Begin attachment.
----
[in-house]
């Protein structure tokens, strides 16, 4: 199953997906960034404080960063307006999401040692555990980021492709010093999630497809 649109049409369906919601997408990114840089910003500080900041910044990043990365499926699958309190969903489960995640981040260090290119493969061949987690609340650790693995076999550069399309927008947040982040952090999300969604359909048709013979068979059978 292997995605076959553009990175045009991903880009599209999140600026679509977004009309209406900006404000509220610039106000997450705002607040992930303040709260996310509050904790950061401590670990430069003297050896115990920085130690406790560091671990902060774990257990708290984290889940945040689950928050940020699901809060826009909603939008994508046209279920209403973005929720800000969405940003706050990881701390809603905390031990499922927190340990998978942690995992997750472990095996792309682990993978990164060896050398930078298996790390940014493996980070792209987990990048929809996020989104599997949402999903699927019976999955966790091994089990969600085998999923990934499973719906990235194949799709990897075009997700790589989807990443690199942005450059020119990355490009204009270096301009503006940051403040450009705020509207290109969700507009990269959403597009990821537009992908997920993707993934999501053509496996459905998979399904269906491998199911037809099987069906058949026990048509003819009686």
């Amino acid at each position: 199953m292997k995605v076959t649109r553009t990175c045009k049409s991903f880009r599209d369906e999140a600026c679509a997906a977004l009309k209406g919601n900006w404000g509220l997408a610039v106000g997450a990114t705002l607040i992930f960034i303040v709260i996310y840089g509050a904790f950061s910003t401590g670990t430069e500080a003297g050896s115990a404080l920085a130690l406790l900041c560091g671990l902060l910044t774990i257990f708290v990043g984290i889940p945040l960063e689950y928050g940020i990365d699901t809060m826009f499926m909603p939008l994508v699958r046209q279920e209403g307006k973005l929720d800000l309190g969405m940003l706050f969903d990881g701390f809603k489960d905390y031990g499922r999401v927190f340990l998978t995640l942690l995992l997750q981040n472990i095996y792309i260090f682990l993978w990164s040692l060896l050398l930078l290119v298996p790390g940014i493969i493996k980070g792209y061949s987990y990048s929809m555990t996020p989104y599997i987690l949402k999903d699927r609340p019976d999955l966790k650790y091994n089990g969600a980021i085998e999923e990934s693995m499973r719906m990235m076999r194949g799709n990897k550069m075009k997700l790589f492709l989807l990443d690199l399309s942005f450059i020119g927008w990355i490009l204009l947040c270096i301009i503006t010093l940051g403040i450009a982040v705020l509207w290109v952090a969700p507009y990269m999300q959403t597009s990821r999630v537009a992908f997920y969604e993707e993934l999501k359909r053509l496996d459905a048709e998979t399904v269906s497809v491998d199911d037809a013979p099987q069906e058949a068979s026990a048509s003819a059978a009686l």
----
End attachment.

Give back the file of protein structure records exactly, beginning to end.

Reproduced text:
[in-house]
């Protein structure tokens, strides 16, 4: 199953997906960034404080960063307006999401040692555990980021492709010093999630497809 649109049409369906919601997408990114840089910003500080900041910044990043990365499926699958309190969903489960995640981040260090290119493969061949987690609340650790693995076999550069399309927008947040982040952090999300969604359909048709013979068979059978 292997995605076959553009990175045009991903880009599209999140600026679509977004009309209406900006404000509220610039106000997450705002607040992930303040709260996310509050904790950061401590670990430069003297050896115990920085130690406790560091671990902060774990257990708290984290889940945040689950928050940020699901809060826009909603939008994508046209279920209403973005929720800000969405940003706050990881701390809603905390031990499922927190340990998978942690995992997750472990095996792309682990993978990164060896050398930078298996790390940014493996980070792209987990990048929809996020989104599997949402999903699927019976999955966790091994089990969600085998999923990934499973719906990235194949799709990897075009997700790589989807990443690199942005450059020119990355490009204009270096301009503006940051403040450009705020509207290109969700507009990269959403597009990821537009992908997920993707993934999501053509496996459905998979399904269906491998199911037809099987069906058949026990048509003819009686």
């Amino acid at each position: 199953m292997k995605v076959t649109r553009t990175c045009k049409s991903f880009r599209d369906e999140a600026c679509a997906a977004l009309k209406g919601n900006w404000g509220l997408a610039v106000g997450a990114t705002l607040i992930f960034i303040v709260i996310y840089g509050a904790f950061s910003t401590g670990t430069e500080a003297g050896s115990a404080l920085a130690l406790l900041c560091g671990l902060l910044t774990i257990f708290v990043g984290i889940p945040l960063e689950y928050g940020i990365d699901t809060m826009f499926m909603p939008l994508v699958r046209q279920e209403g307006k973005l929720d800000l309190g969405m940003l706050f969903d990881g701390f809603k489960d905390y031990g499922r999401v927190f340990l998978t995640l942690l995992l997750q981040n472990i095996y792309i260090f682990l993978w990164s040692l060896l050398l930078l290119v298996p790390g940014i493969i493996k980070g792209y061949s987990y990048s929809m555990t996020p989104y599997i987690l949402k999903d699927r609340p019976d999955l966790k650790y091994n089990g969600a980021i085998e999923e990934s693995m499973r719906m990235m076999r194949g799709n990897k550069m075009k997700l790589f492709l989807l990443d690199l399309s942005f450059i020119g927008w990355i490009l204009l947040c270096i301009i503006t010093l940051g403040i450009a982040v705020l509207w290109v952090a969700p507009y990269m999300q959403t597009s990821r999630v537009a992908f997920y969604e993707e993934l999501k359909r053509l496996d459905a048709e998979t399904v269906s497809v491998d199911d037809a013979p099987q069906e058949a068979s026990a048509s003819a059978a009686l």